JpGU-AGU Joint Meeting 2017

Presentation information

[EE] Poster

P (Space and Planetary Sciences) » P-CG Complex & General

[P-CG23] [EE] Future missions and instrumentation for space and planetary science

Wed. May 24, 2017 5:15 PM - 6:30 PM Poster Hall (International Exhibition Hall HALL7)

[PCG23-P09] Low-energy ion and electron spectrometers for the sounding rocket of SS520-3

*Shoichiro Yokota1, Yoshifumi Saito1 (1.Japan Earospace Exploration Agency Institute of Space and Astronautical Science)

Keywords:Low-energy charged particle, Plasma measurements, SS520-3

In-situ low-energy charged particle measurement in terrestrial or planetary plasma environment has been done with a variety of analyzers onboard spacecraft. Detailed studies of plasma characteristics demand measurement of a three-dimensional distribution function with adequate energy and angular resolution, a wide energy range, full coverage of space, and a high sampling rate. For three-dimensional energy analysis of low-energy charged particles, the top-hat electrostatic method using spherical deflectors or toroidal deflectors has usually been applied because of its large geometric factor and uniform angular response while requiring relatively few resources.
Since the in-situ plasma measurements have advanced and matured, today multi-spacecraft observation is indispensable to resolve not only the small-scale but also large-scale structures in the plasma environment. In addition, to achieve high-time resolution, one spacecraft is equipped with a dozen of identical electron and ion spectrometers, such as the MMS mission. Therefore, the reduction in size and weight is more and more important for following plasma observation missions. On the other hand, in the case of deep space exploration, since a variety of science instruments are mounted on the spacecraft for the comprehensive planetary science, there is left a small space for the charged particle instruments.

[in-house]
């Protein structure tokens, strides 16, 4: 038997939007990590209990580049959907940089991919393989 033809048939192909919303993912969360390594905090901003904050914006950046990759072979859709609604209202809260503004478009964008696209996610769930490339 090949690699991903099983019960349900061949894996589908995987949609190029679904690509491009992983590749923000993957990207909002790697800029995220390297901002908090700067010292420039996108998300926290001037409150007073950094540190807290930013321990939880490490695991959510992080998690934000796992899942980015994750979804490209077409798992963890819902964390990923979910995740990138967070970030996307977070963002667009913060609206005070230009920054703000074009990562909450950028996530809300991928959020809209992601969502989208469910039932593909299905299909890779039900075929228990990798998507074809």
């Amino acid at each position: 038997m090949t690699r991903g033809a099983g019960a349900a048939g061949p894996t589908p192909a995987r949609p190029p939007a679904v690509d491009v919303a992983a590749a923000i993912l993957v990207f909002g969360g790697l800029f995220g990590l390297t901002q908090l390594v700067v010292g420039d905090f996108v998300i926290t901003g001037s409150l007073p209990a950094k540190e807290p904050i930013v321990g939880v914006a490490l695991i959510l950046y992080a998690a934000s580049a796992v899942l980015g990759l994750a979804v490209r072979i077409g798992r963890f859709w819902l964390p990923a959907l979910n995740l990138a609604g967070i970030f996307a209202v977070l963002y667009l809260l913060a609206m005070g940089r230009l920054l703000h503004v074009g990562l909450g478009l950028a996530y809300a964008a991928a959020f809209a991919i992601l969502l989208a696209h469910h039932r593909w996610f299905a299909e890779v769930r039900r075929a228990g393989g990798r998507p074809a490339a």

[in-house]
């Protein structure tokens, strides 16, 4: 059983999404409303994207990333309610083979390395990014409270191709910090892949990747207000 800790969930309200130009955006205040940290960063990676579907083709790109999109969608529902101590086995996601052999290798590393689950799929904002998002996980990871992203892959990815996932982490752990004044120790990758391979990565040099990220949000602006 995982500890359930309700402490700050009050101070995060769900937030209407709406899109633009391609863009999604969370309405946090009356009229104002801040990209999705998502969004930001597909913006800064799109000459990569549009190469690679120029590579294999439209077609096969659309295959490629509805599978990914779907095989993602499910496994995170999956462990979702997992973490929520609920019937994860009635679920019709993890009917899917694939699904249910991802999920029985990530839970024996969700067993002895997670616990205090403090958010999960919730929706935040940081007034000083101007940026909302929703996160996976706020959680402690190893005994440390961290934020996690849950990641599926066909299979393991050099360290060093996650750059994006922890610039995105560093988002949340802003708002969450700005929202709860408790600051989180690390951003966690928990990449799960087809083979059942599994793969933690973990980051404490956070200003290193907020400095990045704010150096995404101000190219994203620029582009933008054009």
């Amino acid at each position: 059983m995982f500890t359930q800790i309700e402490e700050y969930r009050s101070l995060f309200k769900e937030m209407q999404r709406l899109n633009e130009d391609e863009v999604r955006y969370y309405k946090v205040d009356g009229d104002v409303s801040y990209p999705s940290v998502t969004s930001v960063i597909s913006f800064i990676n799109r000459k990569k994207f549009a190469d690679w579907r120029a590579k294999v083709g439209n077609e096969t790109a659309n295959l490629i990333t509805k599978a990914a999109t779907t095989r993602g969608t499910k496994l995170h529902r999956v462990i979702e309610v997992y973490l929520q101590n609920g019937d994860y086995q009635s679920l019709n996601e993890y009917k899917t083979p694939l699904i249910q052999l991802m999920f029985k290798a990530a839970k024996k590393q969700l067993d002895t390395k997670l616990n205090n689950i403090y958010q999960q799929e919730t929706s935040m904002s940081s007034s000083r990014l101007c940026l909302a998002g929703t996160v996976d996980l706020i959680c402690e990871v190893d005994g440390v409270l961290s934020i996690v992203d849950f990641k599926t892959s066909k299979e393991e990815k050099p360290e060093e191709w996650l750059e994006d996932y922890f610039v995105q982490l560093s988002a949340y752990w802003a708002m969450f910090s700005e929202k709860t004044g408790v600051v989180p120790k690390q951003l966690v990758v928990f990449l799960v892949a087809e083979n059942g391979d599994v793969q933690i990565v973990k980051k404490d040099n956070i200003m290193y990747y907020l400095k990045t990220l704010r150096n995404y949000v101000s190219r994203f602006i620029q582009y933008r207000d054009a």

We have designed and fabricated a low-energy charged particle spectrometer, which is capable of measuring ions and electrons alternately by switching the polarity of high-voltage power supplies. For the sounding rocket of SS520-3 which will launch in the end of this year, we are preparing low-energy ion and electron spectrometers. The two analyzers consist of two identical sensors/optics and two sorts of high-voltage power supplies for ion and electron measurements. We present the design and characteristics of the analyzers.